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The Collection

Steve Earle

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Album Review

While Steve Earle reached his commercial peak with the 1988 album Copperhead Road, his reputation with critics and discriminating music fans has grown steadily since his 1996 "comeback" album, I Feel Alright, and since then the material from his first five albums — Guitar Town, Exit O, Copperhead Road, The Hard Way, and Shut up and Die Like an Aviator — has been recycled on a number of different compilations aimed at new fans looking to catch up with his earlier stuff. The Collection is the fifth such album to be released since 1993, and it's neither the best nor the worst of the lot; the track selection focuses on the usual suspects from the first three albums, shortchanges the uneven but interesting The Hard Way (how come "Justice in Ontario" made the cut instead of the superb "Billy Austin"?), and gives you more than you really need from the road-weary Shut up and Die Like an Aviator. The Collection does tack on two hard-to-find live cuts for completists, "Little Sister" and a cover of Bruce Springsteen's "Nebraska" (another Springsteen cover on this disc, "State Trooper," popped up on an edition of Guitar Town), and the mastering and liner notes are fine, but someone looking for an overview of Steve Earle's years at MCA would be better served by picking up Ain't Ever Satisfied: The Steve Earle Collection.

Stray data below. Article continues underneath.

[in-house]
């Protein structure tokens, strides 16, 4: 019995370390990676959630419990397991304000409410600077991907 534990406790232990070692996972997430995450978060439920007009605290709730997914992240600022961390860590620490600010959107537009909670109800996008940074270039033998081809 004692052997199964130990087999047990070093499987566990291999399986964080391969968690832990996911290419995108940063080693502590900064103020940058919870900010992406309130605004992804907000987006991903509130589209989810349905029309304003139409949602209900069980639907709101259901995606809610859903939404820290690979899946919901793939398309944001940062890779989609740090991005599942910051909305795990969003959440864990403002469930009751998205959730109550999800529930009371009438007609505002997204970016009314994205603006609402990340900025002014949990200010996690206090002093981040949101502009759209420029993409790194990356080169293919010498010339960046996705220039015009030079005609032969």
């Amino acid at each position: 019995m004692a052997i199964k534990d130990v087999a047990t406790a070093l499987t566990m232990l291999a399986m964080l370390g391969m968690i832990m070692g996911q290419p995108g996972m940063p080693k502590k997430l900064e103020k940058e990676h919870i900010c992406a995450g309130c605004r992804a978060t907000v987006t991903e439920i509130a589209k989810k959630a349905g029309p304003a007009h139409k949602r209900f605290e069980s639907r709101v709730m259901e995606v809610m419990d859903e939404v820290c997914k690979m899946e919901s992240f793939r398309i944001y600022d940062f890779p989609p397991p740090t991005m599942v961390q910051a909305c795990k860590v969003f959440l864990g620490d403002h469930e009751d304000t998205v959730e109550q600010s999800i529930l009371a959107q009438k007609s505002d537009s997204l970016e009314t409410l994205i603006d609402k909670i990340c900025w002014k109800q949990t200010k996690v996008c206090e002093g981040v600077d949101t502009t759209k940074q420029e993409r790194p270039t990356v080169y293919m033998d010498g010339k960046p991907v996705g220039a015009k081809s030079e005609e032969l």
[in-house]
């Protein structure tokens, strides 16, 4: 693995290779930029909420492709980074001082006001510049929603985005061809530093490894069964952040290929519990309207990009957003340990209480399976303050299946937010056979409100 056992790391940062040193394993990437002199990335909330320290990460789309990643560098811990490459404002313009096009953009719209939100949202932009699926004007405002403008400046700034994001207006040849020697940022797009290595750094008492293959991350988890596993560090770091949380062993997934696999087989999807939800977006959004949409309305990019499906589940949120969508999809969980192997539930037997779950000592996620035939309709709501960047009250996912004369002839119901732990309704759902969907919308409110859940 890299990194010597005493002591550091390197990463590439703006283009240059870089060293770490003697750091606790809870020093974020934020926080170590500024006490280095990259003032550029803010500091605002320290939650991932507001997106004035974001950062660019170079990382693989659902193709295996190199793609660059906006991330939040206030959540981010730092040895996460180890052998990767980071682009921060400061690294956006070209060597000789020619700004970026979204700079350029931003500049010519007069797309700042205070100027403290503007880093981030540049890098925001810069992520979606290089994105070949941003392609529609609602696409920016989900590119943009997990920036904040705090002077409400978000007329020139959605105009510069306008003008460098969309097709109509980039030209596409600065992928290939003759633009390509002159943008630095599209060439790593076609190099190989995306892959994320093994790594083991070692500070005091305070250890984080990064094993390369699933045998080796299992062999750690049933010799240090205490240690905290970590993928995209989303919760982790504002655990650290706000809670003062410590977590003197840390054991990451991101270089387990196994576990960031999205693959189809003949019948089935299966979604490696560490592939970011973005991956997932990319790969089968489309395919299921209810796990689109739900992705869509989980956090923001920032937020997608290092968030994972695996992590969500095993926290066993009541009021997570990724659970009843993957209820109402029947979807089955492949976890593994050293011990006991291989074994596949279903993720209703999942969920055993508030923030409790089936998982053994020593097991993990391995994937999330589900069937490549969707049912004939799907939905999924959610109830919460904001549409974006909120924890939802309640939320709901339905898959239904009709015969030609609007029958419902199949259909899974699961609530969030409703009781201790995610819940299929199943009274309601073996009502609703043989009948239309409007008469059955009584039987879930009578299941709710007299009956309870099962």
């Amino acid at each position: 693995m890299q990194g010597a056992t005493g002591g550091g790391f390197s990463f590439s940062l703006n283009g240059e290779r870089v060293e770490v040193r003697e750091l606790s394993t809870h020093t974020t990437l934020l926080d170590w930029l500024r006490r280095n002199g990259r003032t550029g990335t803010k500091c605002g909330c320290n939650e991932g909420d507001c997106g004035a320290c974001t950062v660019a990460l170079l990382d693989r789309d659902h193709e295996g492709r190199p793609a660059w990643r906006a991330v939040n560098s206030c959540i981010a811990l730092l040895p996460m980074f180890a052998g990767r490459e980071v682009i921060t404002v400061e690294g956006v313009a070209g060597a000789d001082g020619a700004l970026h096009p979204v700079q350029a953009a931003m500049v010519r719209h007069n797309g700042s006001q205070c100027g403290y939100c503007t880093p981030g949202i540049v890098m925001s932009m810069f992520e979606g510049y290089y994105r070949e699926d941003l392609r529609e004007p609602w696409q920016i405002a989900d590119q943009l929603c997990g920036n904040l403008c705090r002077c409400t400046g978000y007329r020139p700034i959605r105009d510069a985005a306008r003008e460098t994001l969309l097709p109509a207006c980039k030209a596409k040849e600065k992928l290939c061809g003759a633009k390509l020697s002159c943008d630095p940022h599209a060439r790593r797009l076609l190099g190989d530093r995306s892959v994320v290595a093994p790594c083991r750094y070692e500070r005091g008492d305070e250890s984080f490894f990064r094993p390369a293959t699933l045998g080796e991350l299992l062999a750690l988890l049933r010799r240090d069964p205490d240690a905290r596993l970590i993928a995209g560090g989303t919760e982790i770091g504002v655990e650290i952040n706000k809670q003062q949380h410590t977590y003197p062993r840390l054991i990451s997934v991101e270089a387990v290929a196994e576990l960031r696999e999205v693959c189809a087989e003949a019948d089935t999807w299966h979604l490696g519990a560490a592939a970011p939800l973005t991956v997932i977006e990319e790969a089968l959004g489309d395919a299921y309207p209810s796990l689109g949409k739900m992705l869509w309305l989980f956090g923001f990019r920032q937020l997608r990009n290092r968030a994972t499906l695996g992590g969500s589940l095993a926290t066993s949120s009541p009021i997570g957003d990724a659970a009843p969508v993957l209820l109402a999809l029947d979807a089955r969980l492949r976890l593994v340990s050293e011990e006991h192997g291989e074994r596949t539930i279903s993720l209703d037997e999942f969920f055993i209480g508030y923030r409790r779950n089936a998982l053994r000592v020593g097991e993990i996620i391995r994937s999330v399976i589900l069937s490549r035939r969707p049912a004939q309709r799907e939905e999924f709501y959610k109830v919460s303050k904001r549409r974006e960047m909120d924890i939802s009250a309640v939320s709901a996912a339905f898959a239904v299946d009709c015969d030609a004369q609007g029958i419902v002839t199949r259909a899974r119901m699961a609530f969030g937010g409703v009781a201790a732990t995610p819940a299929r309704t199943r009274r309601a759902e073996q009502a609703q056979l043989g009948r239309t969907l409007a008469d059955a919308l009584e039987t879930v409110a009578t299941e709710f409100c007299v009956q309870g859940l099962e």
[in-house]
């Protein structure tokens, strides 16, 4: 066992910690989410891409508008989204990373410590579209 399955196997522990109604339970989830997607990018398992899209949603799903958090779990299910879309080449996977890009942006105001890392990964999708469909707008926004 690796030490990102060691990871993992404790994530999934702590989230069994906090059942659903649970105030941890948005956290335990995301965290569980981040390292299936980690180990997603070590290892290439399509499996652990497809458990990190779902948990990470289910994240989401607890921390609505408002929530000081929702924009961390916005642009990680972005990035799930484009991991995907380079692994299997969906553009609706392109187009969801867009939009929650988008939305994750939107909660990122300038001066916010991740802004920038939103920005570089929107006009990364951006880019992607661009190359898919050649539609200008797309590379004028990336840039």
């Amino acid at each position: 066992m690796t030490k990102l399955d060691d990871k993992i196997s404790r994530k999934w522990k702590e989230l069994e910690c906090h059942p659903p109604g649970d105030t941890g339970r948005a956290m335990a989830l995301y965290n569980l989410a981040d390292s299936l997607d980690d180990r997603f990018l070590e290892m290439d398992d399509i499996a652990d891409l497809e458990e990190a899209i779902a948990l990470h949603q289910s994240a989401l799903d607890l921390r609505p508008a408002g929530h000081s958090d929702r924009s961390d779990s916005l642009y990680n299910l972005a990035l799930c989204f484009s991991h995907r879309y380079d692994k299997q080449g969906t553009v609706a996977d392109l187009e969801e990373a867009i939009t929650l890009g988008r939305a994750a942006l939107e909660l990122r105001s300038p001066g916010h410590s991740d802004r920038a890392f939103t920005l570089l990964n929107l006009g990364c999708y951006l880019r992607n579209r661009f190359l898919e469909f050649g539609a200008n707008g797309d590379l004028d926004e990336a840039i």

Biography

Born: 17 January 1955 in Fort Monroe, VA

Genre: Country

Years Active: '80s, '90s, '00s, '10s

In the strictest sense, Steve Earle isn't a country artist; he's a roots rocker. Earle emerged in the mid-'80s, after Bruce Springsteen had popularized populist rock & roll and Dwight Yoakam had kick-started the neo-traditionalist movement in country music. At first, Earle appeared to be more indebted to the rock side than country, as he played a stripped-down, neo-rockabilly style that occasionally verged on outlaw country. However, his unwillingness to conform to the rules of Nashville or rock...
Full bio